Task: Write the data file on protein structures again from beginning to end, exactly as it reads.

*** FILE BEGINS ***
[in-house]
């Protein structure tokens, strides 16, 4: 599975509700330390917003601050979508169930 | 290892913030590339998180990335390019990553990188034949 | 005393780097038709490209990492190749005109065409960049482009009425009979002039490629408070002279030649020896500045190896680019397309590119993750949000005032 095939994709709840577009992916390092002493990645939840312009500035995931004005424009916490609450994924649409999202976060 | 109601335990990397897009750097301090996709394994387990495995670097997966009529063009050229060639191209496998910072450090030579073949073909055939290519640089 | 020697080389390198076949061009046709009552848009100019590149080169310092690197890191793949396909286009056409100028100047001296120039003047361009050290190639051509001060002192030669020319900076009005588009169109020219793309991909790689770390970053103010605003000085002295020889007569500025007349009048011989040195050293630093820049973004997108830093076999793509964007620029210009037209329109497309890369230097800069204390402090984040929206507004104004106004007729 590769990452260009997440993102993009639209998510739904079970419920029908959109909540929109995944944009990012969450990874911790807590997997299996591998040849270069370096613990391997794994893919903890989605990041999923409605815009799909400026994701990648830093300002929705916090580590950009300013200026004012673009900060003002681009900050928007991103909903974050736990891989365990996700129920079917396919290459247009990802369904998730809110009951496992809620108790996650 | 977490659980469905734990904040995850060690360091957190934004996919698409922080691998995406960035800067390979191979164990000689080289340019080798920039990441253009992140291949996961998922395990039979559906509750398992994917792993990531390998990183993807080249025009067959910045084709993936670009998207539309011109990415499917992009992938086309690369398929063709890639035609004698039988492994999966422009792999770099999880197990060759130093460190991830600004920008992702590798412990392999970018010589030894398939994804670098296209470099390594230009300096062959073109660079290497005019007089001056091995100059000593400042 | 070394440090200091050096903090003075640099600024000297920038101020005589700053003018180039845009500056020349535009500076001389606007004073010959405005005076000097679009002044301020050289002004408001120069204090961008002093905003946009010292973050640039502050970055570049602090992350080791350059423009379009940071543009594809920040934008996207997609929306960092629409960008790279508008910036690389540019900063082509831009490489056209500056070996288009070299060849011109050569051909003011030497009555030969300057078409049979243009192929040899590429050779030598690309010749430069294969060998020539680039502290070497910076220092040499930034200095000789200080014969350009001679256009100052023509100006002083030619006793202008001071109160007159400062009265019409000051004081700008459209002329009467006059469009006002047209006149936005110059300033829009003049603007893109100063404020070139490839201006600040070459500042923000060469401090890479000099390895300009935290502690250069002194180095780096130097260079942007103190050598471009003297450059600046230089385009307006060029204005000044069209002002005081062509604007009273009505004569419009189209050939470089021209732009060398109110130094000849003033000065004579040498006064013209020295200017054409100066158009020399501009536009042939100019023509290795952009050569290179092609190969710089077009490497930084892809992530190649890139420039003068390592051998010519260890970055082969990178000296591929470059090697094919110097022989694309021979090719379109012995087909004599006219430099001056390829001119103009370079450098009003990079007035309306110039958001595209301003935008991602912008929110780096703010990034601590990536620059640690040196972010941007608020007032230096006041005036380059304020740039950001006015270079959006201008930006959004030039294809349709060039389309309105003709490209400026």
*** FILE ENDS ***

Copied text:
[in-house]
């Protein structure tokens, strides 16, 4: 599975509700330390917003601050979508169930 | 290892913030590339998180990335390019990553990188034949 | 005393780097038709490209990492190749005109065409960049482009009425009979002039490629408070002279030649020896500045190896680019397309590119993750949000005032 095939994709709840577009992916390092002493990645939840312009500035995931004005424009916490609450994924649409999202976060 | 109601335990990397897009750097301090996709394994387990495995670097997966009529063009050229060639191209496998910072450090030579073949073909055939290519640089 | 020697080389390198076949061009046709009552848009100019590149080169310092690197890191793949396909286009056409100028100047001296120039003047361009050290190639051509001060002192030669020319900076009005588009169109020219793309991909790689770390970053103010605003000085002295020889007569500025007349009048011989040195050293630093820049973004997108830093076999793509964007620029210009037209329109497309890369230097800069204390402090984040929206507004104004106004007729 590769990452260009997440993102993009639209998510739904079970419920029908959109909540929109995944944009990012969450990874911790807590997997299996591998040849270069370096613990391997794994893919903890989605990041999923409605815009799909400026994701990648830093300002929705916090580590950009300013200026004012673009900060003002681009900050928007991103909903974050736990891989365990996700129920079917396919290459247009990802369904998730809110009951496992809620108790996650 | 977490659980469905734990904040995850060690360091957190934004996919698409922080691998995406960035800067390979191979164990000689080289340019080798920039990441253009992140291949996961998922395990039979559906509750398992994917792993990531390998990183993807080249025009067959910045084709993936670009998207539309011109990415499917992009992938086309690369398929063709890639035609004698039988492994999966422009792999770099999880197990060759130093460190991830600004920008992702590798412990392999970018010589030894398939994804670098296209470099390594230009300096062959073109660079290497005019007089001056091995100059000593400042 | 070394440090200091050096903090003075640099600024000297920038101020005589700053003018180039845009500056020349535009500076001389606007004073010959405005005076000097679009002044301020050289002004408001120069204090961008002093905003946009010292973050640039502050970055570049602090992350080791350059423009379009940071543009594809920040934008996207997609929306960092629409960008790279508008910036690389540019900063082509831009490489056209500056070996288009070299060849011109050569051909003011030497009555030969300057078409049979243009192929040899590429050779030598690309010749430069294969060998020539680039502290070497910076220092040499930034200095000789200080014969350009001679256009100052023509100006002083030619006793202008001071109160007159400062009265019409000051004081700008459209002329009467006059469009006002047209006149936005110059300033829009003049603007893109100063404020070139490839201006600040070459500042923000060469401090890479000099390895300009935290502690250069002194180095780096130097260079942007103190050598471009003297450059600046230089385009307006060029204005000044069209002002005081062509604007009273009505004569419009189209050939470089021209732009060398109110130094000849003033000065004579040498006064013209020295200017054409100066158009020399501009536009042939100019023509290795952009050569290179092609190969710089077009490497930084892809992530190649890139420039003068390592051998010519260890970055082969990178000296591929470059090697094919110097022989694309021979090719379109012995087909004599006219430099001056390829001119103009370079450098009003990079007035309306110039958001595209301003935008991602912008929110780096703010990034601590990536620059640690040196972010941007608020007032230096006041005036380059304020740039950001006015270079959006201008930006959004030039294809349709060039389309309105003709490209400026």